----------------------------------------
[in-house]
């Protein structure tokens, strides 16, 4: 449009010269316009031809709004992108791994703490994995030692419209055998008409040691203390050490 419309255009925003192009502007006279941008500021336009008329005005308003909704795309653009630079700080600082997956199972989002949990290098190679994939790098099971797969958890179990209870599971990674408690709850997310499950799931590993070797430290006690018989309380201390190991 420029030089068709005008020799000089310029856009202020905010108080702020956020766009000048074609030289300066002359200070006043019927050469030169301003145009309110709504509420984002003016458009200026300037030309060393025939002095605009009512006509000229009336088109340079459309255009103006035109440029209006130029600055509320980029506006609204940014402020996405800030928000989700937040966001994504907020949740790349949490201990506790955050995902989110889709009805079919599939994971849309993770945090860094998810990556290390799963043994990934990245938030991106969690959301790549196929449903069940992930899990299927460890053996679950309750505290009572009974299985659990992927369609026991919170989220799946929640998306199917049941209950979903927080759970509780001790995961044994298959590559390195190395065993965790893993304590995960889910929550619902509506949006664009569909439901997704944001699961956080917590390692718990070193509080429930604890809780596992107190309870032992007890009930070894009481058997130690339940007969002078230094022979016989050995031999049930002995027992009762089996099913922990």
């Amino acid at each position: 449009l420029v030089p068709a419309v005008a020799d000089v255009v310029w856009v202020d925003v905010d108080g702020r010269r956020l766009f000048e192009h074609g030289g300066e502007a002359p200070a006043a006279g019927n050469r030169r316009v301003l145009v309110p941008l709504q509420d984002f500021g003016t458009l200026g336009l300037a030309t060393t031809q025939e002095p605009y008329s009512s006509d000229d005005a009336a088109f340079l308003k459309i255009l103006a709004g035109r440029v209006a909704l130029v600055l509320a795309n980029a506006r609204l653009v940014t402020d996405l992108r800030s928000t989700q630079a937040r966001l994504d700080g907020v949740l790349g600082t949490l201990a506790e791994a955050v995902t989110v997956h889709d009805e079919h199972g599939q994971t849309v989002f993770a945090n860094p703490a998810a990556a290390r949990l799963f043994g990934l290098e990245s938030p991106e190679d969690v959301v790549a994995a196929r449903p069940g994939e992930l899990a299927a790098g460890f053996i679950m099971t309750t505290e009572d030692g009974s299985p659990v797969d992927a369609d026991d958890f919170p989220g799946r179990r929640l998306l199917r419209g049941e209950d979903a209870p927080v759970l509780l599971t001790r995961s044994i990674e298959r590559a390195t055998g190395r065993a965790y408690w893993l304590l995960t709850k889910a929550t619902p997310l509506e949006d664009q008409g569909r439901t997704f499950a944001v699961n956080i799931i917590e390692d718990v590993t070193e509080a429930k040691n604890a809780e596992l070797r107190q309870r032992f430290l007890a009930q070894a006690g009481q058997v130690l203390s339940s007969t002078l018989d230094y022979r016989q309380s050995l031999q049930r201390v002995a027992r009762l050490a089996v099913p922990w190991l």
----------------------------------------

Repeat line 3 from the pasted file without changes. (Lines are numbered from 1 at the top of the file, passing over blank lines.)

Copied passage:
């Amino acid at each position: 449009l420029v030089p068709a419309v005008a020799d000089v255009v310029w856009v202020d925003v905010d108080g702020r010269r956020l766009f000048e192009h074609g030289g300066e502007a002359p200070a006043a006279g019927n050469r030169r316009v301003l145009v309110p941008l709504q509420d984002f500021g003016t458009l200026g336009l300037a030309t060393t031809q025939e002095p605009y008329s009512s006509d000229d005005a009336a088109f340079l308003k459309i255009l103006a709004g035109r440029v209006a909704l130029v600055l509320a795309n980029a506006r609204l653009v940014t402020d996405l992108r800030s928000t989700q630079a937040r966001l994504d700080g907020v949740l790349g600082t949490l201990a506790e791994a955050v995902t989110v997956h889709d009805e079919h199972g599939q994971t849309v989002f993770a945090n860094p703490a998810a990556a290390r949990l799963f043994g990934l290098e990245s938030p991106e190679d969690v959301v790549a994995a196929r449903p069940g994939e992930l899990a299927a790098g460890f053996i679950m099971t309750t505290e009572d030692g009974s299985p659990v797969d992927a369609d026991d958890f919170p989220g799946r179990r929640l998306l199917r419209g049941e209950d979903a209870p927080v759970l509780l599971t001790r995961s044994i990674e298959r590559a390195t055998g190395r065993a965790y408690w893993l304590l995960t709850k889910a929550t619902p997310l509506e949006d664009q008409g569909r439901t997704f499950a944001v699961n956080i799931i917590e390692d718990v590993t070193e509080a429930k040691n604890a809780e596992l070797r107190q309870r032992f430290l007890a009930q070894a006690g009481q058997v130690l203390s339940s007969t002078l018989d230094y022979r016989q309380s050995l031999q049930r201390v002995a027992r009762l050490a089996v099913p922990w190991l």